We used a database of 4451 systematic reviews in eyes and vision maintained by the Cochrane Eyes and Vision US Satellite (CEV@US) . Details of the generation of this database and its use are reported elsewhere [15,16,17,18]. We selected all Cochrane reviews of intervention in the database (n = 313) and randomly selected 313 non-Cochrane intervention reviews from the remaining 4138 records in the database. We selected the 313 non-Cochrane reviews by assigning each record a randomly generated, unique identifier and selected the first 313 intervention reviews. If a record was not an intervention review, we evaluated subsequent records until we found an intervention review. Although the database contains reviews with different goals, such as evaluating etiology, prevalence, or diagnostic test accuracy, we selected only intervention reviews because they are similar in purpose to Cochrane intervention reviews. As this is not a systematic review, we did not complete a PRISMA flow diagram for our study selection, nor a PRISMA checklist for the manuscript.
We restricted our evaluation to first and corresponding authors of included reviews instead of all authors. This decision was made because these author positions are associated with perceived importance and leadership in research: first authors are typically those who lead the research whereas corresponding authors are most often the senior member of the research team and occupy the last author position unless otherwise indicated [8, 19]. We restricted our assessment of diversity to gender and geographic location as these can be assessed without asking authors directly about sensitive characteristics (such as race/ethnicity/cultural identities, religion, or sexual orientation), which would require approval from the ethics committee.
Ascertainment of gender and geographic location
To ascertain the gender and geographic location of authors, we used the authors’ name and location of their affiliation provided in the author details of the publication to conduct an internet search for any profile (e.g., academic institution, hospital staff page, LinkedIn, ResearchGate, Google Scholar, Twitter, Facebook) providing the following information: picture—used to assess gender, biography—can be used to assess gender if referenced (e.g., “She received her PhD…”), and name/country of affiliated institution. If multiple institutions were listed, we used the primary institution. If none were specified as the “primary” institution, then we used the first listed institution .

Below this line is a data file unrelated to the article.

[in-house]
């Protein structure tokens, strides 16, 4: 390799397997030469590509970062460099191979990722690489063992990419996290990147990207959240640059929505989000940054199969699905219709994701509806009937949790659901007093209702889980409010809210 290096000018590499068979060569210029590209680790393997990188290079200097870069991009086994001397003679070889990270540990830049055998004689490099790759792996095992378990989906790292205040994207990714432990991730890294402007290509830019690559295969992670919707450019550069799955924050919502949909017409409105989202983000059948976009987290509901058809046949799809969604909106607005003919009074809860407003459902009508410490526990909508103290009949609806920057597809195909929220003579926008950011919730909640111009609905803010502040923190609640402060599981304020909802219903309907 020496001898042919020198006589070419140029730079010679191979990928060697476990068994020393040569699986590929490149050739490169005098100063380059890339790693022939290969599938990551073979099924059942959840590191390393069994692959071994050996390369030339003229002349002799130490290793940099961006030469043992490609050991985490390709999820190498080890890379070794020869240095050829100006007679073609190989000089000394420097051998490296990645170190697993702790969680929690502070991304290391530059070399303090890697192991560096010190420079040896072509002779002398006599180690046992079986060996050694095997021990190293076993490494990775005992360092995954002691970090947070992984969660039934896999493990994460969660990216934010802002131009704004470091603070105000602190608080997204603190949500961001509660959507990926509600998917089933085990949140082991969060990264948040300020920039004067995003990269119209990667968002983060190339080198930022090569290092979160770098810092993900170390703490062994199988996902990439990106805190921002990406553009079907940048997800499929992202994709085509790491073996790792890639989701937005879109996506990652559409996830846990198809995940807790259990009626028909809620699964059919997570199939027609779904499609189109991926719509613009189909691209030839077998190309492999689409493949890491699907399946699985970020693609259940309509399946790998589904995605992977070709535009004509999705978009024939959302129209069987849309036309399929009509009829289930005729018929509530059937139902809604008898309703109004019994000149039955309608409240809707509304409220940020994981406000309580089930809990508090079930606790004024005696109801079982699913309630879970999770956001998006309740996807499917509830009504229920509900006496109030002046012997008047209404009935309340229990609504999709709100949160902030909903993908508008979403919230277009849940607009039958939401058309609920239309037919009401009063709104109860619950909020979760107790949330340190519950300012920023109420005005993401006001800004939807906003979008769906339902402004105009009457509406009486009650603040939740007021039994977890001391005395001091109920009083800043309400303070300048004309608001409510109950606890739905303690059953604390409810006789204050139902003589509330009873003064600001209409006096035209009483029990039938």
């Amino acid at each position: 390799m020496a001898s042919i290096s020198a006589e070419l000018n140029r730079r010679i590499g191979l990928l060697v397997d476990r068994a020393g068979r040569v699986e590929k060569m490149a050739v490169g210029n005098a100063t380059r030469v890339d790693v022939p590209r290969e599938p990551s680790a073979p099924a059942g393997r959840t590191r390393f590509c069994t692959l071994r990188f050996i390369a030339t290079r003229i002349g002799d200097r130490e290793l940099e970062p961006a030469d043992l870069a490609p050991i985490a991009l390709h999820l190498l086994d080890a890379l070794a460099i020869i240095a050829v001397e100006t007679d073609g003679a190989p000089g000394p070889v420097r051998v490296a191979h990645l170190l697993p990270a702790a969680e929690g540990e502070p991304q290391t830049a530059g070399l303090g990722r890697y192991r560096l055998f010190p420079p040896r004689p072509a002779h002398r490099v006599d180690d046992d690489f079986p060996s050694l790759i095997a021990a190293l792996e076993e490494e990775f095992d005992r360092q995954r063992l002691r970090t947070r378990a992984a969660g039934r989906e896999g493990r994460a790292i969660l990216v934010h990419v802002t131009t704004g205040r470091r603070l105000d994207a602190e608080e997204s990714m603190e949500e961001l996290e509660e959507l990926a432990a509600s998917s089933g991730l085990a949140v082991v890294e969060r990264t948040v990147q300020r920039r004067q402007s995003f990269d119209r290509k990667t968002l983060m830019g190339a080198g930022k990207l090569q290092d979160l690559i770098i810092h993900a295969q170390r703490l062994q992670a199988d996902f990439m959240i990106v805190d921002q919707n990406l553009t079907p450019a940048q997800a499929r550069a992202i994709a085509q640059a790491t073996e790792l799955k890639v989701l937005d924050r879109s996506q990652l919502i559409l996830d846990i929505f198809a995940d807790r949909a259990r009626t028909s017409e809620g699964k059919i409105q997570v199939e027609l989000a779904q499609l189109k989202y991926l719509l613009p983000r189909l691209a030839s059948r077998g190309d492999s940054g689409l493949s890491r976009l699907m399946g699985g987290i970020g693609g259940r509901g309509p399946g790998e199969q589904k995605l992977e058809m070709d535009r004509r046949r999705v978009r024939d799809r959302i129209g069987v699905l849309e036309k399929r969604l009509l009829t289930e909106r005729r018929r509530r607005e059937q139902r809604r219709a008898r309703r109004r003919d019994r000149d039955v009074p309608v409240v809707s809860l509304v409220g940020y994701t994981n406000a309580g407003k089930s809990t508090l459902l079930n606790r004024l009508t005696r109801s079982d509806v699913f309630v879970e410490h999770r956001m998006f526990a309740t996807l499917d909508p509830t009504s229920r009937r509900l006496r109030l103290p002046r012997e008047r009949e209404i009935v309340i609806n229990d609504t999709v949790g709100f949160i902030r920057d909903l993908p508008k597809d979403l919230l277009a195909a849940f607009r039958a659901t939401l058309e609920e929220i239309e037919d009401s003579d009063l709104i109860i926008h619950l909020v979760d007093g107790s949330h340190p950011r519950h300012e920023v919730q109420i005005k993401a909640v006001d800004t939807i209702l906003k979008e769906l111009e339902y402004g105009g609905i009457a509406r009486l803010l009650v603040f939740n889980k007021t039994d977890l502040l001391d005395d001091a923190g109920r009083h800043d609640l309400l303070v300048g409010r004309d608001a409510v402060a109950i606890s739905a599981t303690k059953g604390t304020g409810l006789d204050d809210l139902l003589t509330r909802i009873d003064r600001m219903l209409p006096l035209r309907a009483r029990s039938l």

If none of the above types of personal profiles could be found, or a profile was lacking any of the information necessary to classify the author according to the characteristics, then any other reference to those characteristics was also acceptable. For example, news briefs or articles which feature researchers will often contain a picture of them and reference their gender and/or institution. If any characteristic could not be determined, it was classified as “unknown” for that author. Table 1 contains the specific algorithm which we previously developed and used to ascertain gender .
The country of each author’s affiliated institution was also given a higher-order classification based on the World Health Organization’s (WHO) Regions of the World: Europe, North America, Western Pacific, South America, South-East Asia, Eastern Mediterranean, and Africa.
For gender, we compared the proportions of women among unique authors and among all positions analyzed (i.e., “First and also the corresponding author”, “First authors”, and “Corresponding author”) by source of review (Cochrane vs. non-Cochrane). When comparing characteristics of authors, we considered three categories of authors to avoid double counting them: those who contributed to Cochrane reviews only, non-Cochrane reviews only, and those who contributed to both Cochrane and non-Cochrane reviews. For location, we compared the proportions of authors affiliated with institutions in the WHO regions of the world and specific countries by source of review. We calculated odds ratios for the likelihood of having a woman in an author position for Cochrane as compared with non-Cochrane reviews.
We expected to be unable to ascertain the gender of some authors included in our sample. We performed sensitivity analyses by assuming a “best” or “worst” case scenario for more equal representation, wherein respectively all of the missing genders were women or all were men. In a post hoc sensitivity analysis (as suggested by a peer reviewer), we compared the gender distribution between Cochrane and non-Cochrane reviews restricted to North American and European regions as women are traditionally underrepresented in research among Asian cultures.